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Publication numberUS2709549 A
Publication typeGrant
Publication dateMay 31, 1955
Filing dateMar 22, 1952
Priority dateMar 22, 1952
Publication numberUS 2709549 A, US 2709549A, US-A-2709549, US2709549 A, US2709549A
InventorsHaslacher Alfred B
Original AssigneeHaslacher Alfred B
Export CitationBiBTeX, EndNote, RefMan
External Links: USPTO, USPTO Assignment, Espacenet
Laminated bag bottom
US 2709549 A
Abstract  available in
Previous page
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Claims  available in
Description  (OCR text may contain errors)

y 1955 A. B. HASLACHER 2,709,549

LAMINATED BAG BOTTOM 7 Filed March 22. 1952 2 Sheets-Sheet l 3.1. .1 1 m -42 1L: L 5 F} M I '/Z "i l 55 M m Q I I l I I C l ll j ECKHOFF 2 suck ATTQIVEYS May 31, 1955 A. B. HASLACHER LAMINATED BAG BOTTOM 2 Sheets-Sheet 2 Filed March 22, 1952 WI/II/III/IIIIIIIII ATTORNEYS f. WW V a Ms 4F i M 10 C ME A A MEMBER oF'w/E Unitd States LAMINATED BAG BOTTOM Alfred B). Haslacher, San Francisco, Calif. Application March 22, N52, Serial No. 278,046

1 tllaim. (Cl. 229-55) This invention relates to the manufacture of bags which are of such materials and are so constructed that they are highly resistant to the passage of moisture or gases. Such bags can be said to be moisture-proof and moisture vapor proof; in addition, they are sift-proof, retaining materials of fine particle size. They are also highly resistant to the entrance of pests such as insects. Finally, they are so tight that they enable materials to be packaged in them under a vacuum or under pressure.

The invention is broadly concerned with the formation of an improved end closure in a bag of the automatic or satchel bottom type. As I have explained in my Patent 2,353,402, an impervious closure of this type is relatively easy to form if the tube to be closed is fully expanded and if support is afforded across the cross section of the bag for the application of sealing pressure. However, when the closure is to be formed on a flattened tube without opening or distension of the tube, the problem is quite diflerent and is increased in difliculty many-fold. The problems attendant upon formation of an impervious closure in a flattened tube will be appreciated further when it is pointed out that bag machines operate continuously and at a relatively rapid rate.

It is in general the broad object of the present invention to provide a method of making an improved end closure in a bag which is particularly suited to application by mechanical means to enable the bag closure to be formed with great rapidity from a flattened tube.

A further object of the present invention is to provide a method of making bags which may be carried out with a minimum of change in bag-making equipment.

Another object of the present invention is to provide a bag of the automatic type wherein the bag is so constructed that there is not even a single place in the bag where there is a difference of more than one thickness of material at a seam intersection.

The invention includes other objects and features of advantage, some of which, together with the foregoing, will appear hereinafter wherein is further set forth the preferred manner of practicing the method of the present invention.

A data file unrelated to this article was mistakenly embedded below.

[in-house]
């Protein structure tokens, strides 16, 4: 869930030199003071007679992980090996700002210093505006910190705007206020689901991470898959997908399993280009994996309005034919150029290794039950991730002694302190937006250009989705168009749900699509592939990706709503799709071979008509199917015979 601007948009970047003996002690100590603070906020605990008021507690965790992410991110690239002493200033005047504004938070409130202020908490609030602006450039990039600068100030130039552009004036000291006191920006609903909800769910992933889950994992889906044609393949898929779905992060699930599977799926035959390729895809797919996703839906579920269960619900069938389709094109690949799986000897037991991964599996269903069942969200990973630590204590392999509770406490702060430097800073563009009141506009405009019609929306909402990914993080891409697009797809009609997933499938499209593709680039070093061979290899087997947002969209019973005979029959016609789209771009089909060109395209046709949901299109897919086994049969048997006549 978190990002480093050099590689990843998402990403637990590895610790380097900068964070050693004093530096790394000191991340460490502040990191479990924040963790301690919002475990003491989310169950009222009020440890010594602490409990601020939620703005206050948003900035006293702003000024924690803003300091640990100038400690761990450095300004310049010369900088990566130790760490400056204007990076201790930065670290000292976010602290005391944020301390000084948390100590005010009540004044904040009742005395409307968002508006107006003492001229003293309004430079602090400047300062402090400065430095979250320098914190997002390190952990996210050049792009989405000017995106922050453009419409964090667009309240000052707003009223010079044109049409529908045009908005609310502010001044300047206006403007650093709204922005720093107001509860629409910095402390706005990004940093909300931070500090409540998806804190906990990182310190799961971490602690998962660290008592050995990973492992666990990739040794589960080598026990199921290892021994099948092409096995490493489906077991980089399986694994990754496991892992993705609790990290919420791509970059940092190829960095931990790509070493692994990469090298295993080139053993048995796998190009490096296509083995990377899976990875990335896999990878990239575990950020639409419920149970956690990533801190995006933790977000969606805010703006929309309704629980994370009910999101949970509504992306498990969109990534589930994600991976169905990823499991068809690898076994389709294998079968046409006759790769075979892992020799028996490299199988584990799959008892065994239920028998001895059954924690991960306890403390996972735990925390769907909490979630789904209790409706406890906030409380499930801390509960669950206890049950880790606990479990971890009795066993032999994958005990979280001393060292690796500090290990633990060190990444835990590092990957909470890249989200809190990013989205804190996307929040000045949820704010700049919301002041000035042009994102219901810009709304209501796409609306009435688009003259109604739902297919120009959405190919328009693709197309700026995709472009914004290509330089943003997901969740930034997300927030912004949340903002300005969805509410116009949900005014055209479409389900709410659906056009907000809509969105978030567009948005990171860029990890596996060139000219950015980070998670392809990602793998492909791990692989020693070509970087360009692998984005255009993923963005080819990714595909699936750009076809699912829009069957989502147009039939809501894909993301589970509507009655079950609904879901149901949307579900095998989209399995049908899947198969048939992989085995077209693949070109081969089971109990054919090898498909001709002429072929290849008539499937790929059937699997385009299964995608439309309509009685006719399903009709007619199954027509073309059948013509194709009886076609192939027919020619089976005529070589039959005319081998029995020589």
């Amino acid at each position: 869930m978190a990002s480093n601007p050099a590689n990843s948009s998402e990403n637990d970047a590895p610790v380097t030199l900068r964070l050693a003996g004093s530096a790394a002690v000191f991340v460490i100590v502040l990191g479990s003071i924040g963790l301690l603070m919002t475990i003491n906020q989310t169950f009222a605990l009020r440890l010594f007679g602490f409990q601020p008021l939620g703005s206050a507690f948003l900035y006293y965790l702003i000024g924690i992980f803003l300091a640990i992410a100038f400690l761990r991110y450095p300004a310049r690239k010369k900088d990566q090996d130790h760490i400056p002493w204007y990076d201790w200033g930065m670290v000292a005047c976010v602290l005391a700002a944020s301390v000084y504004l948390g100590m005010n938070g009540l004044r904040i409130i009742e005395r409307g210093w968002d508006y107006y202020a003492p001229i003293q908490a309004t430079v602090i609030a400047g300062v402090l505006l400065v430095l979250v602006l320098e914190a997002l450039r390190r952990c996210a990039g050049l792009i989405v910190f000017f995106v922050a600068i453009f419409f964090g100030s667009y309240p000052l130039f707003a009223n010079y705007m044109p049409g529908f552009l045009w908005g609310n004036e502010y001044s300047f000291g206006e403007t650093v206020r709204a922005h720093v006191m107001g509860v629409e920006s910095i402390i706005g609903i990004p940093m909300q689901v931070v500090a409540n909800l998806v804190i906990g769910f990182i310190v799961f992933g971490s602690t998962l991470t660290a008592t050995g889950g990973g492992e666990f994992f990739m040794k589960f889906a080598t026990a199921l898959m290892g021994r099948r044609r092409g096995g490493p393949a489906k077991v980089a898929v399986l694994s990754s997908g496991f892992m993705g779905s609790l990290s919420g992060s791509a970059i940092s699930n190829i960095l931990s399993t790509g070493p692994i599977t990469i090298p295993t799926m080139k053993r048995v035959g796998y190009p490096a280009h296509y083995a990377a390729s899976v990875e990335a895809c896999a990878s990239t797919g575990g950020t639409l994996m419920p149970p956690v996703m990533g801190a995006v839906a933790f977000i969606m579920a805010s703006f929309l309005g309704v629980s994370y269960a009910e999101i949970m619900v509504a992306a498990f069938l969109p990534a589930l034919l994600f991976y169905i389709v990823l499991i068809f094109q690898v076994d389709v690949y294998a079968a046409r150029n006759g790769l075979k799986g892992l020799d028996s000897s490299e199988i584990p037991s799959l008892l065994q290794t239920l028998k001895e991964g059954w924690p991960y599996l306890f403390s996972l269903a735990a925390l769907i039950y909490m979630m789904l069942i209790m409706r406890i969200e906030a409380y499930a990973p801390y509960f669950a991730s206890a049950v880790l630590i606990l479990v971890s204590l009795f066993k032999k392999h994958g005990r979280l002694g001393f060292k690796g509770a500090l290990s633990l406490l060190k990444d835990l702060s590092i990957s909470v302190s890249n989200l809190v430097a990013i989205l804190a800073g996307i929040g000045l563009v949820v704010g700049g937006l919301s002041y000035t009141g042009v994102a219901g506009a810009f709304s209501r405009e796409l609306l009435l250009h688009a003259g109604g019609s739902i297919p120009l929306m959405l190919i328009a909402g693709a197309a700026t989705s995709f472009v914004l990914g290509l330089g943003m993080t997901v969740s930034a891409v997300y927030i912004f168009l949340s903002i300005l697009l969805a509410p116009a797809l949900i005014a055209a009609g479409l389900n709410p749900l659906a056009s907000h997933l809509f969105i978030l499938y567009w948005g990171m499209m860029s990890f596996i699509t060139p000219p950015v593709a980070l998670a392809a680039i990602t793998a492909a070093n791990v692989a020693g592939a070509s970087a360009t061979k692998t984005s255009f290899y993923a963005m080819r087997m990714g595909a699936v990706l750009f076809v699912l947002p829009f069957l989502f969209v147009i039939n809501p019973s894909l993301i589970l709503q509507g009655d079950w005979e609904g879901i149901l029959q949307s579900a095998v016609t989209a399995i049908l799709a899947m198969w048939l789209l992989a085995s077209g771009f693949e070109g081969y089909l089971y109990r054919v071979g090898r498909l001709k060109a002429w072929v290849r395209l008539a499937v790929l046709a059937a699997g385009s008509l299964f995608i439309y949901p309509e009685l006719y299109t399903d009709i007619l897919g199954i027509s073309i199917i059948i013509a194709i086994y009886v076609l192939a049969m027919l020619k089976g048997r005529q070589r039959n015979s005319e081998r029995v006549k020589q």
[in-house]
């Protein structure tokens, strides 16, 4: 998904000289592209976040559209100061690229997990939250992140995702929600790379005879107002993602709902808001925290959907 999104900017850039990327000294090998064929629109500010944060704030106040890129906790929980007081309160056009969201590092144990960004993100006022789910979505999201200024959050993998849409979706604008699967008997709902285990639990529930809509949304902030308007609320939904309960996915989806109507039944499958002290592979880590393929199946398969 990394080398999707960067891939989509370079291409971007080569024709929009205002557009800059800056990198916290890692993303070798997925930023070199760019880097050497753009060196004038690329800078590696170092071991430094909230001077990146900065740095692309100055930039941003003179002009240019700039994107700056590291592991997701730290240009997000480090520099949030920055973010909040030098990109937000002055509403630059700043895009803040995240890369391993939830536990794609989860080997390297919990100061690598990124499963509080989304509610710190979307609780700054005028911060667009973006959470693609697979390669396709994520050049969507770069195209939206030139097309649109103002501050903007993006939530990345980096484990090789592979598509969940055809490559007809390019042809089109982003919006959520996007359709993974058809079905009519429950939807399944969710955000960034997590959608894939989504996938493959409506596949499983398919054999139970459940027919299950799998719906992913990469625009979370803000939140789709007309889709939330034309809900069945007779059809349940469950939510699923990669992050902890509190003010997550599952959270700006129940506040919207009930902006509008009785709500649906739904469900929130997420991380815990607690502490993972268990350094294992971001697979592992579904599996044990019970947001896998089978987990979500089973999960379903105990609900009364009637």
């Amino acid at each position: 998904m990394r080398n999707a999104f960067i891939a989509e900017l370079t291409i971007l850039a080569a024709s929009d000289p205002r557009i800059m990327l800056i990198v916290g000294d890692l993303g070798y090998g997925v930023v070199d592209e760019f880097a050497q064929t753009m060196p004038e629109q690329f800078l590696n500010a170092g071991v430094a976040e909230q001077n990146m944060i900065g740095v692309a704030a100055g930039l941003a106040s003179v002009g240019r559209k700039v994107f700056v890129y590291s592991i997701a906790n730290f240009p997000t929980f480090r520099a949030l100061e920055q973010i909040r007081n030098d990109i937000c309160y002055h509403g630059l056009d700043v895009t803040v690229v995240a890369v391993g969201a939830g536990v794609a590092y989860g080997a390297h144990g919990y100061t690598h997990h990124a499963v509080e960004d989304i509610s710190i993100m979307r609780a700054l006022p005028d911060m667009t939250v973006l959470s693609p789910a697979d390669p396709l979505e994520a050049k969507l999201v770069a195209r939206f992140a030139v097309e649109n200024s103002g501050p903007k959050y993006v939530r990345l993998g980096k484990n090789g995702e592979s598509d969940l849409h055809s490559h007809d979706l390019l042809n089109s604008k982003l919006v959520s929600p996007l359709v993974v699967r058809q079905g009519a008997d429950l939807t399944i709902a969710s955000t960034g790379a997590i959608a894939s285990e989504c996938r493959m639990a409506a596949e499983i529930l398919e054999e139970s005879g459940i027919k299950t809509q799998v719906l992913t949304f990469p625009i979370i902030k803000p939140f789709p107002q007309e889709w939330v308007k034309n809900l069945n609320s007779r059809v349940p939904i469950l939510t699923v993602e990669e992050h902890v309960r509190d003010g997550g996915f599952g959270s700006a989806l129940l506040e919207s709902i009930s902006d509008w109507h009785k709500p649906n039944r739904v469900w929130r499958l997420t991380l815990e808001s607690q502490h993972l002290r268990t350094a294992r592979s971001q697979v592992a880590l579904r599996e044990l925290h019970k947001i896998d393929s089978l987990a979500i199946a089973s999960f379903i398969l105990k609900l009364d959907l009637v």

In the drawings accompanying and forming a part hereof, Figure l is a plan view of a flattened tubular bag blank, the tube being shown in a somewhat opened position, to illustrate its construction.

Figure 2 is a plan View of a flattened tubular bag blank showing the formation of slits to define the flaps of the diamond fold and the location of the transverse score lines facilitating the opening of the diamond fold.

Figure 3 is a view similar to Figure 2, but showing the diamond fold fully opened but prior to formation of bottom seals.

Figure 4 is a schematic section on the line 4-4 of Figure 3.

Figure 5 is a schematic view illustrating the rearrangement of the central flaps of the bottom.

Figure 6 illustrates the diamond fold following completion of the rearrangement and after formation of the bottom seals.


Figure 7 is a schematic section on the line 7-7 in Figure 6.

Figure 8 is a the bag bottom.

Figure 9 is a section illustrating a modified form of seal as compared to that shown in Figure 7.

A flattened length of tube 10 having gussets 12 formed therein is shown in Figure 1; in its simplest form, such a tube includes two elements, an outer one of flexible sheet material such as paper, cellophane, and the like, and an inner element of flexible sheet material which is highly moisture impervious and has kindred properties, e. g., is quite gas resistant, and which is sealed by application of heat or pressure or both. Thus, the tube 10 is, in fact, made up in its simplest form of two tubes, for example, of an outer paper tube and an. inner moisture impervious tube, the two fitting snugly together and being formed by securing together the longitudinal terminal edges of each sheet along the run of the tube so that one tube is within the other. These running seams in the sheet are offset and usually are provided in an edge of the bag so as not to interfere with the sealing of the bottom; the seams have been indicated by lines 41 and 42 in Figure l. The several tubes can be secured together at spaced points, if desired, by glue or other means. Of course, one can use more than one non-heat sealing tube, or more than one heat-sealing tube, as desired, and while the method will be described as applied to a two wall-tube, it is not limited to this form.